Since the 1960s, one piece of dietary advice has dominated the nutrition conversation: fat is the cause of several serious health issues, but it’s the biggest factor in coronary disease.
However, recent findings of an internal study conducted this month by the American Medical Association reveal that the ‘fat is to blame’ perspective stems from the sugar community. A group of researchers unearthed proof that the Sugar Research Foundation funded a 1967 study to downplay the damaging effects of sugar.
The article posted in JAMA (Journal of American Medical Association) uses internal documents to confirm that the SRF paid for a review of pre-existing literature in the New England Journal of Medicine which “singled out fat and cholesterol as the dietary causes of CHD and downplayed evidence that sucrose consumption was also a risk factor.” The sugar industry did this as an effort to “refute” claims that sucrose is damaging to the heart. Documents analysed in the article suggest that the sugar industry was attempting to influence scientific debate.
No mention was ever made in the finished article that SRF were involved.
In the decades since, the Western medical community has developed an entire treatment matrix based around the ‘science’ that backed up those claims. “It was a very smart thing the sugar industry did, because review papers, especially if you get them published in a very prominent journal, tend to shape the overall scientific discussion,” one of the paper’s co-authors Stanton Glantz told The New York Times.
The individuals involved in that earlier study had a fixed agenda influenced by their financial supporters — the SRF paid $50,000 for the research. In a recent interview, Cristin Kearns who contributed to this recent JAMA study says that “the authors applied a different standard” when it came to analysing sugar and fat research. They disregarded all research that implicated sugar as damaging by stating that there were methodology problems with the studies. But the studies they included which implicated fat also displayed similar issues.
Many other documents from the time show the struggles of the SRF as they sought to get a leg up on the competition. During a 1954 speech, the SRF president said that if Americans could be convinced to consume a low-fat diet then they would have to replace that fat with something else: sugar.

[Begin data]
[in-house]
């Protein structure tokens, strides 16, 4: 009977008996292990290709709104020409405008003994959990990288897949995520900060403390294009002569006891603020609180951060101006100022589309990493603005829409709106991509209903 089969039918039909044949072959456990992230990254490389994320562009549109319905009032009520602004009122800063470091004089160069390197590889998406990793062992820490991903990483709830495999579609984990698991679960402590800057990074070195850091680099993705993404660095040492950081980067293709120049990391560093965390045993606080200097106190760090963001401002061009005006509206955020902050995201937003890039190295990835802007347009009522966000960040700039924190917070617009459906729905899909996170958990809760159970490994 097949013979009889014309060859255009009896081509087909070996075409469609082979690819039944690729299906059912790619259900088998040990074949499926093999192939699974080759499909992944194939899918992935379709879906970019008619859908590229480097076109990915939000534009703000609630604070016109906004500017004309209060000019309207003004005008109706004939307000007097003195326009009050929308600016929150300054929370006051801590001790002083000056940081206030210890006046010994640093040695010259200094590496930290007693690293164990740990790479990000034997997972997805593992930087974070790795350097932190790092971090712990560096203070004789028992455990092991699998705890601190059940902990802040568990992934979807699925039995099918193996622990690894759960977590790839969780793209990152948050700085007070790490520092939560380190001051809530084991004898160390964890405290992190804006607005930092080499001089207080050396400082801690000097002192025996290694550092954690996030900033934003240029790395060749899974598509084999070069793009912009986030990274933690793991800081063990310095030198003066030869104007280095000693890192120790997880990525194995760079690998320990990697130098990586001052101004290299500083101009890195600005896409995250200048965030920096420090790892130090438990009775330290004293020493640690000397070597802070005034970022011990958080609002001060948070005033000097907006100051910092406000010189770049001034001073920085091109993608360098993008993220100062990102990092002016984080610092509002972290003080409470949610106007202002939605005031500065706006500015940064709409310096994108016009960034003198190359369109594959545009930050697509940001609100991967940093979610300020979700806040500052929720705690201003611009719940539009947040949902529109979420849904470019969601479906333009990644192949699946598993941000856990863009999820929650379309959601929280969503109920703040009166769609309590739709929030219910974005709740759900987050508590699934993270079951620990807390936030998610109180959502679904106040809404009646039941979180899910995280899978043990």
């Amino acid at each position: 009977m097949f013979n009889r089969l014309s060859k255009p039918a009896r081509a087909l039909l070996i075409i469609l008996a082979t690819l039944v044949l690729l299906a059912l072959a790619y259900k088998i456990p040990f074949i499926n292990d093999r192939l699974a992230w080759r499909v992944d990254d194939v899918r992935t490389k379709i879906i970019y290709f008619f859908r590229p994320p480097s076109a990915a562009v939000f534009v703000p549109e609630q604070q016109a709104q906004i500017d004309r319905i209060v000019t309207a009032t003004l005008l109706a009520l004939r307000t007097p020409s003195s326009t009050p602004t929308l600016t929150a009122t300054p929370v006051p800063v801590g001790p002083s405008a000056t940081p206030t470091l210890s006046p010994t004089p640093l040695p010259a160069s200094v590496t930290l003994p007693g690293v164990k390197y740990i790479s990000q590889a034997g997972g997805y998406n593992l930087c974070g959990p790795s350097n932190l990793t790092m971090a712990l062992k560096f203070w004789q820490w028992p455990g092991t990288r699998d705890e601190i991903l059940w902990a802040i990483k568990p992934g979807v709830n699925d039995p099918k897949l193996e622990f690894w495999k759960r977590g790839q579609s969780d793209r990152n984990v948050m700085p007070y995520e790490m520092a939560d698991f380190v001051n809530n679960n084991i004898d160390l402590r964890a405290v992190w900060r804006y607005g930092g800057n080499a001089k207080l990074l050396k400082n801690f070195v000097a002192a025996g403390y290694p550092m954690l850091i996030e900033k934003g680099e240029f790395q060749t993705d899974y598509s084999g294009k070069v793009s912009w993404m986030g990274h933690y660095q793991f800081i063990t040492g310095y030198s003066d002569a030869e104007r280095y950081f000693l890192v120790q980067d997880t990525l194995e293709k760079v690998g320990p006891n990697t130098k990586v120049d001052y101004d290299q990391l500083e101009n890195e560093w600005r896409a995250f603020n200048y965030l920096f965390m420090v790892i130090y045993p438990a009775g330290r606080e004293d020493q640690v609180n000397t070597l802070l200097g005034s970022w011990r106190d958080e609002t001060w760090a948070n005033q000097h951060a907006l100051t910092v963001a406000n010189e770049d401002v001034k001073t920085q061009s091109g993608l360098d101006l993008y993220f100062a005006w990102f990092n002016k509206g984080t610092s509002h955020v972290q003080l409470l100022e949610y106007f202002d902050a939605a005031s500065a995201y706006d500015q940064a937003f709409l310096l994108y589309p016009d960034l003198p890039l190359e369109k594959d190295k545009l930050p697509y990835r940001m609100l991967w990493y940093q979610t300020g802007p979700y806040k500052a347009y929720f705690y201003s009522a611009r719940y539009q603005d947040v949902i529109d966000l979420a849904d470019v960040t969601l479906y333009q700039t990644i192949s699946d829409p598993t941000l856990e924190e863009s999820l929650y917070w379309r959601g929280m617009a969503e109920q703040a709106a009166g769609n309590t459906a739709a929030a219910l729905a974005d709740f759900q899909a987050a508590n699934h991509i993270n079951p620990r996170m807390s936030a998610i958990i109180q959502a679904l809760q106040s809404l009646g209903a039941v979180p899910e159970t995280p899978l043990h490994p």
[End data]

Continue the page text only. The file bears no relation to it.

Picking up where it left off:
Despite the existence of studies proving that sugar isn’t the best carbohydrate replacement for fat, the SRF research director said in a document that they should simply fund their own studies, because “then we can publish the data and refute our detractors.” That study took years to reach publication – the best part of a decade – and all for one simple reason: an increasing number of studies emerged linking sugar to heart disease. SRF needed more time to cherry pick their research sources to reinforce their argument that actually sugar is much better for you than fat.
While it’s since been confirmed that SRF was behind the study, there’s no evidence that they actually edited the manuscript, and only “circumstantial” evidence exists to support claims that the interests of the sugar lobby influenced the conclusions. One piece of that evidence is correspondence from Hickson to one of his subsidised researchers upon reading the final review: “Let me assure you this is quite what we had in mind and we look forward to its appearance in print.”
The printed study completely changed the face of medicine. It diverted future research efforts from the real problem (sugar) and toward the fake problem (fat). This move has, as a result, cost untold numbers of people their health and their lives. The sugar industry profited enormously from this false research. Unsurprisingly, the JAMA team has a recommendation for the future: “Policymaking committees should consider giving less weight to food industry-funded studies.”
The amount of research showing the positive effects of fat on heart health is already on the rise. This year alone we’ve seen:
- Butter take the cover of Time magazine as more and more studies (not funded by the food industry) are showing NO LINK between fat and heart disease.
- Full-fat dairy proven to lower diabetes risk
Whereas on the sugar side:
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